Unlike the pony, Big Red and Pepper occasionally proved trustworthy enough for excursions outside their pasture. Though I have no particular horror stories of Pepper, the frequent warning “Never walk behind Pepper” still reverberates in my mind. So much so, the pepper shaker stays hidden in a cabinet, lest I walk past the kitchen table and flinch. 

Once, my family took Pepper and Big Red on a horseback-riding trip to Sugar Loaf Mountain. Sugar Loaf was really more mound than mountain, but being in the coastal plain where everything was flat, the abnormal increase in elevation achieved mountain status. I viewed much of the surrounding countryside while performing a full split atop Big Red who was intent on wandering wherever he pleased, his jockey experiencing too much paralysis to control the reins. To continue his journey unencumbered, Red eventually reared up and dropped me off on a pine tree. 

I’ve never been on a horse since, but at this point horse shoes seem a lot cheaper than tractor tires.  

How To Be A Virtuous Farmer

Nobody ever said an ill word against Hal Stone, at least initially. Hal was just a meager produce farmer trying to survive. Of course, the whole community knew he was slinging pea stone with his fertilizer spreader to mimic the damage of a hail storm. What really led to the downfall of Hal’s reputation in the farming community was his honesty. Once caught by the insurance adjuster, Hal spilled the beans on all the other farmers doing the same, at which point everybody realized Hal was the worst kind of farmer, an honest one. 

Though still considered a virtue in some professions, honesty was long ago abandoned by farmers as a vestige from nomadic days. Today being an honest farmer is about as useless as being an honest fisherman. Farming and fishing stories inherently need some stretching of the truth, or else they would just be factual reports about crops growing slowly and fish not biting (for some funny fishing stories and just plain funny stories, check out Earl the Miscreant’s blog. He writes some of the funniest around). 

Certainly, honesty isn’t conducive to proper agricultural exaggeration, which was once taught through rote memorization of tables. Take, for instance, a farmer who grew 120 bushels of corn per acre. He could simply remember his corn exaggeration table and safely inflate the number to 140 bushels per acre in casual conversation, with no worry of a double-take. The other participants in the conversation were likely also educated in exaggeration and knew to mentally deflate the number back to 120 bushels, with no need to openly acknowledge the embellishment. Indeed, everybody understood the etiquette of conservational exaggeration. 

Of course, farmers had to memorize many exaggeration tables–for farm size, head of cattle, rain gauge readings, tractor horsepower, truck towing capacity, hay bales put up, just to name a few. Occasionally careless errors occurred when a farmer mixed up tables and uttered something slightly embarrassing like, “I got a full inch of rain under the hood.”

Though honesty is no longer needed, other virtues are still required to farm, including patience, perseverance, resourcefulness, and a good work ethic. Though merely lacking in most of these, I’m completely deficient in the most important virtue, a big bank account, which means I’m a wretched farmer at best. Wendell Berry sums it up  nicely, “You have to be too rich to farm before you can afford to farm in my county.”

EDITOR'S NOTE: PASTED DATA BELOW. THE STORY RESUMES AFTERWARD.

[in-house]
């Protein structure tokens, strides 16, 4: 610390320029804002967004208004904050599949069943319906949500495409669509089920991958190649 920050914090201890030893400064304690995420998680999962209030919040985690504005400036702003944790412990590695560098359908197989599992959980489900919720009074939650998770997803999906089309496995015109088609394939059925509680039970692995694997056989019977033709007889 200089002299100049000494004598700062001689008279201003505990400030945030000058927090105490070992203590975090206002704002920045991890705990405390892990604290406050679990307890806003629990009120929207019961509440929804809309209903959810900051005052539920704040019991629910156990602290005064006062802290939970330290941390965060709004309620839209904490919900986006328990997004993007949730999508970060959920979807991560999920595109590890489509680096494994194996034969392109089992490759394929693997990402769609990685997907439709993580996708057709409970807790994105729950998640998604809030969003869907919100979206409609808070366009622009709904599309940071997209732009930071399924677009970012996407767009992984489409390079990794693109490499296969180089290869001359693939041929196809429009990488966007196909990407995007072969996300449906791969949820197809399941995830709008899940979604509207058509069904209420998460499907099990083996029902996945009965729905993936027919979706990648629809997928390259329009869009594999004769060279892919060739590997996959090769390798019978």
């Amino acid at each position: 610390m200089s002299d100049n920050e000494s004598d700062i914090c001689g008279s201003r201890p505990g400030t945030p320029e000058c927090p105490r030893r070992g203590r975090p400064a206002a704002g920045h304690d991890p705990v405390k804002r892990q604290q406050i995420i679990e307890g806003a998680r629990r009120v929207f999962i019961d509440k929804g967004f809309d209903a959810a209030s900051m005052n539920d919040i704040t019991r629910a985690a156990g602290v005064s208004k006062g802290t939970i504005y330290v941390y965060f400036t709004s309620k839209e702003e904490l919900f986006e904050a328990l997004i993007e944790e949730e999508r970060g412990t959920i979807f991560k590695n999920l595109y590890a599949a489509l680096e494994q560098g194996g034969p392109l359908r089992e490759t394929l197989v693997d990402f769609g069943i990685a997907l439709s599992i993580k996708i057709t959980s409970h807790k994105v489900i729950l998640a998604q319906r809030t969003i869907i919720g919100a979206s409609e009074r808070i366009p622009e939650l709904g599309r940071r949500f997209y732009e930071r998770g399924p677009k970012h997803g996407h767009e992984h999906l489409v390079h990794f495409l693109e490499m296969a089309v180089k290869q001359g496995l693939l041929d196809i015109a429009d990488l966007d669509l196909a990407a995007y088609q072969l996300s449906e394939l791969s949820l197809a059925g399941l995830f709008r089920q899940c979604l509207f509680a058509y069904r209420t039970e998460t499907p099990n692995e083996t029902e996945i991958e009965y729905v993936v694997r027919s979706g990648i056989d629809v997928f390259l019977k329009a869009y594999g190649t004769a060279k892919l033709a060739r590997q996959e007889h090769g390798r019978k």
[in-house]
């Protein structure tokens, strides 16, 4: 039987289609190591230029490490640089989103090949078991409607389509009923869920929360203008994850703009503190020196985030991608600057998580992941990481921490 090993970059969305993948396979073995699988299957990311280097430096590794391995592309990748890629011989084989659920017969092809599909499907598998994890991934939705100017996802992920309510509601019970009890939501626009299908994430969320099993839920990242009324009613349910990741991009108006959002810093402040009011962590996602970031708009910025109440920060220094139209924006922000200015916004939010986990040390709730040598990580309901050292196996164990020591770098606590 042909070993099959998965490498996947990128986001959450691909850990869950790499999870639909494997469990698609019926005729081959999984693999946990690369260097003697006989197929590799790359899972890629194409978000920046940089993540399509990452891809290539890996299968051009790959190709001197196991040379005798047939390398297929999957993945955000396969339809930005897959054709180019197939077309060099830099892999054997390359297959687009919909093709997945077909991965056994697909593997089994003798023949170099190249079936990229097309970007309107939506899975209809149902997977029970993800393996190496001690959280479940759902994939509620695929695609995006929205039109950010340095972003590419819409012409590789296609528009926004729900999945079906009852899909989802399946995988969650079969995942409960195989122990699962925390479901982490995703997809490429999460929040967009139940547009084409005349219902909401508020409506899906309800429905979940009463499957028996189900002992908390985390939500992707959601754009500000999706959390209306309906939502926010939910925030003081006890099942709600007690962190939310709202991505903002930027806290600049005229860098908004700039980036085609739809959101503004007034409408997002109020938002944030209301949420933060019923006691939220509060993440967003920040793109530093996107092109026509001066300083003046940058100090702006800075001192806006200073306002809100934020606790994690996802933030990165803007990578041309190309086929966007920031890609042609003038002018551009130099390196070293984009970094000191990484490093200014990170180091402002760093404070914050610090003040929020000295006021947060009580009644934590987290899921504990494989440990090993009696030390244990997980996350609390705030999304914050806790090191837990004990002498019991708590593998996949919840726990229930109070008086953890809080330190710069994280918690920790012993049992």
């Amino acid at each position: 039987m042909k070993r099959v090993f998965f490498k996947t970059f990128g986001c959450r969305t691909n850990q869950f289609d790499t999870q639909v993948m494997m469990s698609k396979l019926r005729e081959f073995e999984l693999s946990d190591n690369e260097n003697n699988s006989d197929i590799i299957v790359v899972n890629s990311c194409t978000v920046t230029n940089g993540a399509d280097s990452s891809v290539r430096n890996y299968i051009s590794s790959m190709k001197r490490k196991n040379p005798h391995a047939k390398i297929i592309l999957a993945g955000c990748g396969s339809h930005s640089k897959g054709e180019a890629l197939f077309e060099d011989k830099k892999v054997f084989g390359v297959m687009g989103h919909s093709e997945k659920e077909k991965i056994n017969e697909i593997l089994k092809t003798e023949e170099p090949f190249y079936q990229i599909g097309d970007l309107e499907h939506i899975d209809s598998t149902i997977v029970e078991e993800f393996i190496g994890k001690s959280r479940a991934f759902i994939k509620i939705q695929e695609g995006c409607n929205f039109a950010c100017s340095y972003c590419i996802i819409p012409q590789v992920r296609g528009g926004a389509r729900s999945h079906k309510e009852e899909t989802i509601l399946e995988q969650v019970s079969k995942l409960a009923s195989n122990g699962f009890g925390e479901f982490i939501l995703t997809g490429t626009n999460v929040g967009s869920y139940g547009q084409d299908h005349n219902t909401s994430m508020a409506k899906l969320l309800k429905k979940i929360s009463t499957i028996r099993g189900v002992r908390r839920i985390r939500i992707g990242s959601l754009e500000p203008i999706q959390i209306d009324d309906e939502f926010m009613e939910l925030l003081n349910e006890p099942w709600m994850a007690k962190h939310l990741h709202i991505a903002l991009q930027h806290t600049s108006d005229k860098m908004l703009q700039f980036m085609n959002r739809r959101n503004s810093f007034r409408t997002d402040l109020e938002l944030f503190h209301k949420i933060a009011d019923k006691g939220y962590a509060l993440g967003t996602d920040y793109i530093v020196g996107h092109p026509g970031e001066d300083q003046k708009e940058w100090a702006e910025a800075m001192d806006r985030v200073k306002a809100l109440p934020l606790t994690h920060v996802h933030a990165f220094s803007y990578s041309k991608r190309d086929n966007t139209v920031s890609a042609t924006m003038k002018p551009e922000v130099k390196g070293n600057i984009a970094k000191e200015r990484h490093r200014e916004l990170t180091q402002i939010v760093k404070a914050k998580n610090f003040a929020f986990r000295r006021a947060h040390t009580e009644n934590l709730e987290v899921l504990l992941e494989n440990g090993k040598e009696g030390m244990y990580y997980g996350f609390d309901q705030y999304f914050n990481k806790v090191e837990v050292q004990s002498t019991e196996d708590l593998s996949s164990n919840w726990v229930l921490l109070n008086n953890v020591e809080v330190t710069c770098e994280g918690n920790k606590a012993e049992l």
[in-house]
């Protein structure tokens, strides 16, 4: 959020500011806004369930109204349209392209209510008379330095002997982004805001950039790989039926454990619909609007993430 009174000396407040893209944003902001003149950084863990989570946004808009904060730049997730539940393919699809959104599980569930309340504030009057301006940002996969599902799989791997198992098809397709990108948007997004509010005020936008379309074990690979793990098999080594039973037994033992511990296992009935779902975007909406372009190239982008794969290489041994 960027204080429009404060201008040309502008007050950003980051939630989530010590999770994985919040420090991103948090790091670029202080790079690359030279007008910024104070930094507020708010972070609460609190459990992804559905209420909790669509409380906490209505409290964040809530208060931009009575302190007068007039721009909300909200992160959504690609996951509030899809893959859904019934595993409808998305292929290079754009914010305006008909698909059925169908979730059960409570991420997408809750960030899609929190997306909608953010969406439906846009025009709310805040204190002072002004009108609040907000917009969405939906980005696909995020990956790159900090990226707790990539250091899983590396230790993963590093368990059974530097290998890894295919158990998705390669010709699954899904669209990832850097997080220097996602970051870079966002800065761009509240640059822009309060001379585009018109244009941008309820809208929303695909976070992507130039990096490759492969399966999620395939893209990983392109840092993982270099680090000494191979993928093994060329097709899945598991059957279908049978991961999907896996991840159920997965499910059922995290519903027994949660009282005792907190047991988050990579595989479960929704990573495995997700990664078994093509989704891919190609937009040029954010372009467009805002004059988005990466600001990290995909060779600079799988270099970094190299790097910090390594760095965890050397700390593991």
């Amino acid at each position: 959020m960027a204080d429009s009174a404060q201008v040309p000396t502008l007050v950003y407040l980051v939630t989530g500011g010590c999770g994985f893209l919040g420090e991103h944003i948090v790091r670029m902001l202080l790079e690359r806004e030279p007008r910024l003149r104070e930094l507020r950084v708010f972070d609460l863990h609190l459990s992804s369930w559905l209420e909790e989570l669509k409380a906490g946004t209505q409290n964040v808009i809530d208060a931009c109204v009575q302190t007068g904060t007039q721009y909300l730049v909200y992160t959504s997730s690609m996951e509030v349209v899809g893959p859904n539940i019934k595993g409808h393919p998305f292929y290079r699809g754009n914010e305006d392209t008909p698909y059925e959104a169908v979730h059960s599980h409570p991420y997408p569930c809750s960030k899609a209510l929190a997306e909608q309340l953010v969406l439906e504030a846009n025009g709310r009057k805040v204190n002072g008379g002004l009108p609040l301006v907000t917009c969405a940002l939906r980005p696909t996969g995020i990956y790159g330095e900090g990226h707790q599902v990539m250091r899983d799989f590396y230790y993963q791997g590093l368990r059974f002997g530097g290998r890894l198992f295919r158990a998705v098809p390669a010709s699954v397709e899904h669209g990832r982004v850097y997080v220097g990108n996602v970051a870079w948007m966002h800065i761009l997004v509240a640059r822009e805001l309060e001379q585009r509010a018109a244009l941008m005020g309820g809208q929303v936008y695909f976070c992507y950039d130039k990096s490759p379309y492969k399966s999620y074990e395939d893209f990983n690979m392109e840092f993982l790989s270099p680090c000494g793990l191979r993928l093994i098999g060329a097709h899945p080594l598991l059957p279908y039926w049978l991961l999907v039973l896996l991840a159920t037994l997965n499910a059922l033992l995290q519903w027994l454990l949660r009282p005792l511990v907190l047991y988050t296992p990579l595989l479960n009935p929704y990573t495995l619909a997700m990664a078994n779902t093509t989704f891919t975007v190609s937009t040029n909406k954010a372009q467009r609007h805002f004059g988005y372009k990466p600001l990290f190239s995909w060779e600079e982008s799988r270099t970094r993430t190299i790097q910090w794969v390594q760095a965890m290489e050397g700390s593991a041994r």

Don’t get wrong, I have tried to increase my moral capacity to farm by thoughtfully bribing the loan agent (I wanted a cab tractor). Unfortunately, when I saw the pile of watermelons and cantaloupes on the floor behind the loan agent’s desk, I knew immediately I miscalculated by relying on old agricultural bribe tables. Apparently, the going bribe rate has increased with inflation and is now substantially more than a brown bag of homegrown tomatoes. Needless to say, I’m still riding around morally depraved in ambient atmospheric conditions–no cab, no air condition, no canopy, not a single luxury. 

How to Destroy Things on a Farm

Under duress from my wife, who believes hiking through a hay field to reach the mailbox is an undue burden, I fixed the lawn mower again. It still has a perpetually flat tire that I have to pump up every time I cut grass and the oil hasn’t been changed in a few years, but it hasn’t self-destructed yet, which is a real shame. Don’t tell my wife this, but I’ve been hoping it explodes so I can get a new zero-turn. 

I’ve tried everything I know to hasten its final destruction, but it just won’t die. I set the cutting deck to putting-green height and mowed a rock pile. Tried watered-down gas mixed with floating debris, but the pistons just keep pumping. Washed it and left it drying by the road, hoping criminals would pass by and steal it, but none bit. Or if they did steal it, they brought it right back after hearing the engine run. 

Usually, I’m pretty proficient at destroying things, so much so my wife pleads with me to take better care of our belongings–as if I don’t take great care in repairing things I break. In fact, you can barely see the rubber cement I used to fix her platter. Plus, it wasn’t my fault the platter was so easily accessible. The way I see it, if the platter was off limits, it shouldn’t have been front and center in the china cabinet. Did she think the hot dogs were going to carry themselves to the grill?

Last week, it just so happened that I destroyed the bush hog. Really, a rock destroyed it. The rocks in these parts grow really fast, and you never know when a new one will hit a growth spurt and expand. It happens all the time, which is annoying because the rock/blade impact usually shears the shear bolt. You would think bush hog manufacturers would be smart enough to spot such an obvious engineering flaw as a shear bolt, shear bolts being so soft and easily severed. Engineers have little common sense, though. I easily remedied the problem by replacing the shear bolt with a grade-eight bolt made of impenetrable steel. Since that quick fix, I’ve yet to shear a bolt again. If it wasn’t for hitting that blasted rock last week, the bush hog would be running like a top. But repairs take time, and it just so happens that welding back together a shattered universal joint is much more difficult than replacing a shear bolt.

the ole universal joint welded back together–looks just like new.

Once you’ve destroyed something, to fix it, see my informative post: How to Fix Stuff on a Farm.